B-Rad comes to find out that the entire excursion to head to South Central was a ruse in order for him to be scared out of his mannerisms, and soon takes matters into his own hands, turning the tables on his would-be captors. His recklessness leads to the trio becoming actually kidnapped by Tec and his crew, unbeknownst to B-Rad, who just assumes this is part of the act. Tec soon becomes impressed at intimidation tactics portrayed by B-Rad as a result of playing Grand Theft Auto. Unfortunately, during a house party, B-Rad almost gets shot by Tec for a misunderstanding with Shondra (he accidentally shot himself in the foot, yet it barely grazed him due to his poor aim). When Bill Gluckman realizes that his son is in actual danger, he rushes over, and uses his trademark negotiating skills in order to ease the situation. In doing so, he realizes that he should just accept B-Rad for who he is, and decides that he will support his son unconditionally. The two reconcile, and when the family returns to Malibu, the film closes with Bill and B-Rad celebrating a Gluckman win in the governors' race.




On the review aggregator website Rotten Tomatoes, 31% of 93 critics' reviews are positive, with an average rating of 4.70/10. The website's consensus reads: "Malibu's Most Wanted gets a few laughs, but nowhere near enough to sustain its running time."[2]

Cultural themes[edit]

The overarching themes that are discussed in Malibu's Most Wanted are both the exploitation of one culture by another, as well as the pressure to act within the norms of a given culture. Not only are these themes explored explicitly by the actions of B-Rad, but also by Sean and PJ. There is an expectation of how black people are portrayed in Hollywood that is explored in depth in the manner in which Sean and PJ practice acting "gangsta" in order to prove their blackness. In an interview conducted by Brian Balchack from, Taye Diggs notes that "the interesting thing, being an African-American actor, is that we're constantly challenged with the duality of acting stereotypically “black,” and just acting. Matt Damon and Ben Affleck don't have to read for a role and ask themselves, ‘Okay, do they want me to say this word like this, or can I just be myself?' I know tons of black actors that didn't grow up in the ‘hood, and don't have their “gangster lingo” down, who take it to another level when they go in for a gangster role. I think that that's very interesting."[3]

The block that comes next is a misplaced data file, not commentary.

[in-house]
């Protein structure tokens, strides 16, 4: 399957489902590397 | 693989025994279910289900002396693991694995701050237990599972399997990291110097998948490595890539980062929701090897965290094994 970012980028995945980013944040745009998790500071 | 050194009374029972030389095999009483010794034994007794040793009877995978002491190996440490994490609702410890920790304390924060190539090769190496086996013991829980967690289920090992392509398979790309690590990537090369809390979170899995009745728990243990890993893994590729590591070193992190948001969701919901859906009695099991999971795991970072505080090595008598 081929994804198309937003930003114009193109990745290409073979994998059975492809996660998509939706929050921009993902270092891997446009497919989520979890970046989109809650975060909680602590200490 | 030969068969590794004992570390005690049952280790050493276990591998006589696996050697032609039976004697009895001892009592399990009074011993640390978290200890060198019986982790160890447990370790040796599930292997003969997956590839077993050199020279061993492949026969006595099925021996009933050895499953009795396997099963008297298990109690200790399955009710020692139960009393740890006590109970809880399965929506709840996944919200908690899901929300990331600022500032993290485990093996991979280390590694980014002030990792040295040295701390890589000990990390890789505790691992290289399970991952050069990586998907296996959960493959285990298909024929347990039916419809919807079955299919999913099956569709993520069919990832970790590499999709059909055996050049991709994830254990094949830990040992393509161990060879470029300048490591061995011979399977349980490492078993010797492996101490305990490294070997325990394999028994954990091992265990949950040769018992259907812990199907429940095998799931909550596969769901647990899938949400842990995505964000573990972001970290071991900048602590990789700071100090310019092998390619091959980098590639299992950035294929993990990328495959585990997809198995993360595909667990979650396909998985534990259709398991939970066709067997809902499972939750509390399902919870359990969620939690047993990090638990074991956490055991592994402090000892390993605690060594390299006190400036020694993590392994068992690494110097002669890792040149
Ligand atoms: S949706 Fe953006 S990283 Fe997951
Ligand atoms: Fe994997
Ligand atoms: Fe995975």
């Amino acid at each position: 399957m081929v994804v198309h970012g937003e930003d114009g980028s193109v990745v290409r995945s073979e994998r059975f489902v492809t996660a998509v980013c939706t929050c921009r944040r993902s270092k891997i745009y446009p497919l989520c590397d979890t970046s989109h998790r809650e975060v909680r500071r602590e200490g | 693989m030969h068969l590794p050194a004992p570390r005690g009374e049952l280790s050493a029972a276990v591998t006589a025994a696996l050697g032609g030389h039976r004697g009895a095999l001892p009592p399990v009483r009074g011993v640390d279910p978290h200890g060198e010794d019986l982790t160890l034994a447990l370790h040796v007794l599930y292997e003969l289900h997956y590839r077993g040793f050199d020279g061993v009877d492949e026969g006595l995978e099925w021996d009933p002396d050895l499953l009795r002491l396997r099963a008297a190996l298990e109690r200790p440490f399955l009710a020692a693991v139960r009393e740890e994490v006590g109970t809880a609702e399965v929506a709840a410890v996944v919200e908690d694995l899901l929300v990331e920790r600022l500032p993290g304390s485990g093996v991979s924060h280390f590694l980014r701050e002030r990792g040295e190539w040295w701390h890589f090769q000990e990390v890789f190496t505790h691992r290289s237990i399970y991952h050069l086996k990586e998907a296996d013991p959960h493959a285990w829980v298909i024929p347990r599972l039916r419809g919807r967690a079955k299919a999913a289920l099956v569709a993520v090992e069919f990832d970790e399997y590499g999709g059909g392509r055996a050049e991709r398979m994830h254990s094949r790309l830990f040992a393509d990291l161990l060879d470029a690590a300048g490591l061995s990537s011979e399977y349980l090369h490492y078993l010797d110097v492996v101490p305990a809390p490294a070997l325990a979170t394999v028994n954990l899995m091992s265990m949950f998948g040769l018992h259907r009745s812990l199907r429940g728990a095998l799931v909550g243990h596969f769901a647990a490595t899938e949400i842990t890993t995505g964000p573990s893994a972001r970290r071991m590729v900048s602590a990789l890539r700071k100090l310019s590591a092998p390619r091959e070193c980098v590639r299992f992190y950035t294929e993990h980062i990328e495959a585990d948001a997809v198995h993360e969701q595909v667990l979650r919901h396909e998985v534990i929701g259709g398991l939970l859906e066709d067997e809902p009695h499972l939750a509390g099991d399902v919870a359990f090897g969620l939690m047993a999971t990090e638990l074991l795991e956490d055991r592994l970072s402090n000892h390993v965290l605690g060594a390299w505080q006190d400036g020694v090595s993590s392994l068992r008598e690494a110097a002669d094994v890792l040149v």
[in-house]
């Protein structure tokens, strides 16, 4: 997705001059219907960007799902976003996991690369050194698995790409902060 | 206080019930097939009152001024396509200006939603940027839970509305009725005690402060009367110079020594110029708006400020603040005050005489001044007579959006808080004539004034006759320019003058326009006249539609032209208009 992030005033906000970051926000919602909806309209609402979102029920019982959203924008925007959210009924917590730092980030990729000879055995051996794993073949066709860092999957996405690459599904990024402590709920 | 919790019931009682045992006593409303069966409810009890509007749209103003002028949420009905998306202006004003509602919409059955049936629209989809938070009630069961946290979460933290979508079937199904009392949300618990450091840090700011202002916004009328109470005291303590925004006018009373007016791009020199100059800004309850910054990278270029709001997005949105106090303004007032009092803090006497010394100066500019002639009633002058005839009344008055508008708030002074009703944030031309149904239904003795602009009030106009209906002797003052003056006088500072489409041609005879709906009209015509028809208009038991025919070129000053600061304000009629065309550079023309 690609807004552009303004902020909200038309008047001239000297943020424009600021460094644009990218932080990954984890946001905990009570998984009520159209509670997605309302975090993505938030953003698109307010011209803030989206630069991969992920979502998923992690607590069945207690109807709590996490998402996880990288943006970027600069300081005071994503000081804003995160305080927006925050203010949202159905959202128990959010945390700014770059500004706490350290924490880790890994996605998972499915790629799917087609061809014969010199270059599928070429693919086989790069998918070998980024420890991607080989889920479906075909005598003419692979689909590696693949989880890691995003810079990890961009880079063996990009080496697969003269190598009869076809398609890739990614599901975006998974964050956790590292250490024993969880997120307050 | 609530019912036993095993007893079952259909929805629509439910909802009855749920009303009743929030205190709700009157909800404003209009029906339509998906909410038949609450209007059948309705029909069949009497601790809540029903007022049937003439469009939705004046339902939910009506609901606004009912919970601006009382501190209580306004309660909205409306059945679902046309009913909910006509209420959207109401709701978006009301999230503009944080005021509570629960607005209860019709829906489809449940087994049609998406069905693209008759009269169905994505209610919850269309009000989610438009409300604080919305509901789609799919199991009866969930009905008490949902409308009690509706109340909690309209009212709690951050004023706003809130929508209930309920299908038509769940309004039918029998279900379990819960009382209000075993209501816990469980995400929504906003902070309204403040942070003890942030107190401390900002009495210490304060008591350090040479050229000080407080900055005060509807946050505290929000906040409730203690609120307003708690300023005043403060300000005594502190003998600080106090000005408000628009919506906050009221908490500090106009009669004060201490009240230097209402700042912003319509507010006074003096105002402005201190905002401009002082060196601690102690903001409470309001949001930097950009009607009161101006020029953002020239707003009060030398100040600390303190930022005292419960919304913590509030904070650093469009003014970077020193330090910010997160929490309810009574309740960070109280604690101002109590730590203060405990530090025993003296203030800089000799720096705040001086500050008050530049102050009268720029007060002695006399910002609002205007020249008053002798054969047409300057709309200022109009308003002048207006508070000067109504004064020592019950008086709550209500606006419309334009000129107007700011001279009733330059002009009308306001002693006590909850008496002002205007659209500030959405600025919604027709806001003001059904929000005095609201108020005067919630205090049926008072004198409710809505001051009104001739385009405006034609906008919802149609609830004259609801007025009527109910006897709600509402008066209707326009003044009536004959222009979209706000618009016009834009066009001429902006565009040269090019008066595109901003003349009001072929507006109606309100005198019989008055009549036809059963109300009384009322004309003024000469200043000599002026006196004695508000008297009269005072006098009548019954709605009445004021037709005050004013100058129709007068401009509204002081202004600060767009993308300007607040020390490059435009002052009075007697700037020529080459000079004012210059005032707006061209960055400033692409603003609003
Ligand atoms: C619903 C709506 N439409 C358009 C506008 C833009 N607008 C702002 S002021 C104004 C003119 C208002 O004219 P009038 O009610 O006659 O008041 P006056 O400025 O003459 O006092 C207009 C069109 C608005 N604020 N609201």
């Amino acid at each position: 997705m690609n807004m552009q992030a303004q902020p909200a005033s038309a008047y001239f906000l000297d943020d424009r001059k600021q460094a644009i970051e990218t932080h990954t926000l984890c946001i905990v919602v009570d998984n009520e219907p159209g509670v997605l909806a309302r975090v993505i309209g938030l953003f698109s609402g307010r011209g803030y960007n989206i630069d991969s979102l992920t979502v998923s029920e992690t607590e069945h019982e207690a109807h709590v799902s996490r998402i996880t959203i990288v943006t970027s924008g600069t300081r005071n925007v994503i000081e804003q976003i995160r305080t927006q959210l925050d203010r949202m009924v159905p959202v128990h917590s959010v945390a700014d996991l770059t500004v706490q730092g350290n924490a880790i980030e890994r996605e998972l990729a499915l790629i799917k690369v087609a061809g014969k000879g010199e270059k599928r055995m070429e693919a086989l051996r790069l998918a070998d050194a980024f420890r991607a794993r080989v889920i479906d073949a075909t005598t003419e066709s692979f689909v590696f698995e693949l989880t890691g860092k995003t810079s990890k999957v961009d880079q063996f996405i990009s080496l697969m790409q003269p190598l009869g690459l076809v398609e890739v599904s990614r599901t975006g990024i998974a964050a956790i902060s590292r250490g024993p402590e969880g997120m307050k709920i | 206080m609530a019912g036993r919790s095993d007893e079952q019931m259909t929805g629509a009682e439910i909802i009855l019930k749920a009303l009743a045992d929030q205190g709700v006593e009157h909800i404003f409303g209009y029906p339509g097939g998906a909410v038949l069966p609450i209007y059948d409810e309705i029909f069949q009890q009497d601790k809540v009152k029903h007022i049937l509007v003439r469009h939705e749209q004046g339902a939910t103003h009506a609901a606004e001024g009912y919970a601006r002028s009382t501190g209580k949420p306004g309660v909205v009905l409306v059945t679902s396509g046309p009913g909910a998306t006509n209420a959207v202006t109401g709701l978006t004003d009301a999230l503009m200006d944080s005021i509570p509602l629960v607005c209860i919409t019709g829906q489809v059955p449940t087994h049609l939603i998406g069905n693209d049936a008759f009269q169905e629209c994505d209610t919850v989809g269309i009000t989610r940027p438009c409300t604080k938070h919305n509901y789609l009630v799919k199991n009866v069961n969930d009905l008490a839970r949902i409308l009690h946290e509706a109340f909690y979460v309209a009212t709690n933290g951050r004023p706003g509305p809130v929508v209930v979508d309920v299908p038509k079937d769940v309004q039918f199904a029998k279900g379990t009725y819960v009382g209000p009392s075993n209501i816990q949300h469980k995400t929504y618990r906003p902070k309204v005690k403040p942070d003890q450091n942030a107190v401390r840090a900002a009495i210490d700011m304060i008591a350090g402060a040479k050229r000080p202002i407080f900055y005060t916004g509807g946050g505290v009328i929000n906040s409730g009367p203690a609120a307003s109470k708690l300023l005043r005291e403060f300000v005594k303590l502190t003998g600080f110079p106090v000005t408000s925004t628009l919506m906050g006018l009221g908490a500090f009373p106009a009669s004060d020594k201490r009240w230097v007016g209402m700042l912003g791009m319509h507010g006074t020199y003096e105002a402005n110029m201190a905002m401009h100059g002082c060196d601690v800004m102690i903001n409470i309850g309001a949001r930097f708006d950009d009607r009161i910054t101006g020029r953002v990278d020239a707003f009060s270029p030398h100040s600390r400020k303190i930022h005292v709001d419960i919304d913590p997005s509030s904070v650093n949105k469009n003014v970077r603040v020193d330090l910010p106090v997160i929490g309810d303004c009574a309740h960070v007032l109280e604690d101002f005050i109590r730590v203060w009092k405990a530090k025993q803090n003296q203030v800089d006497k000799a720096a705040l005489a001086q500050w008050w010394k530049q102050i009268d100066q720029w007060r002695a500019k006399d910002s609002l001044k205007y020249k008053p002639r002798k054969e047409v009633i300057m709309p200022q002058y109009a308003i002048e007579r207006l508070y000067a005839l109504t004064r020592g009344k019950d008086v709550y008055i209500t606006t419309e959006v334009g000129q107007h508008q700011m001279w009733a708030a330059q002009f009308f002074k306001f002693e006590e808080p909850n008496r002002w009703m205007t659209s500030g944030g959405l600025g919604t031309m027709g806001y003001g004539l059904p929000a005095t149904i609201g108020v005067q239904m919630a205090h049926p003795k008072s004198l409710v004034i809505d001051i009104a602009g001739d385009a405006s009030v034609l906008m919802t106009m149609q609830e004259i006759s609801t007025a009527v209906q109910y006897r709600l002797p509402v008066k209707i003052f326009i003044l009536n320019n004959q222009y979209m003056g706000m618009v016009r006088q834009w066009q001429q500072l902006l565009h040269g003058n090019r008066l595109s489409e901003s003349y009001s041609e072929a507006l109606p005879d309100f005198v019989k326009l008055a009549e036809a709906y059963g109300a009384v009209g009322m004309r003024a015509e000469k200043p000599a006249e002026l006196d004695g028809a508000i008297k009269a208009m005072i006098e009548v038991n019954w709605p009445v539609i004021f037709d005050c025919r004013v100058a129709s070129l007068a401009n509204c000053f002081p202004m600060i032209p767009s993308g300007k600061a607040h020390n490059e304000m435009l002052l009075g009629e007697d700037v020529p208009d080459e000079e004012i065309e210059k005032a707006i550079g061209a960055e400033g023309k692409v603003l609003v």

Home media[edit]

Malibu's Most Wanted was released on VHS and DVD on September 9, 2003. [4]

See also[edit]


  1. ^ "Malibu's Most Wanted (2003)". Box Office Mojo. Archived from the original on 2012-02-29. Retrieved 2012-03-01.
  2. ^ "Malibu's Most Wanted". Rotten Tomatoes. Fandango Media. Edit this at Wikidata
  3. ^ "Jamie Kennedy, Taye Diggs, & Anthony Anderson on MALIBU'S MOST WANTED!". 11 April 2003. Archived from the original on 24 September 2019. Retrieved 24 September 2019.
  4. ^ "Malibu's Most Wanted DVD Release Date". Archived from the original on 2013-04-05. Retrieved 2012-10-31.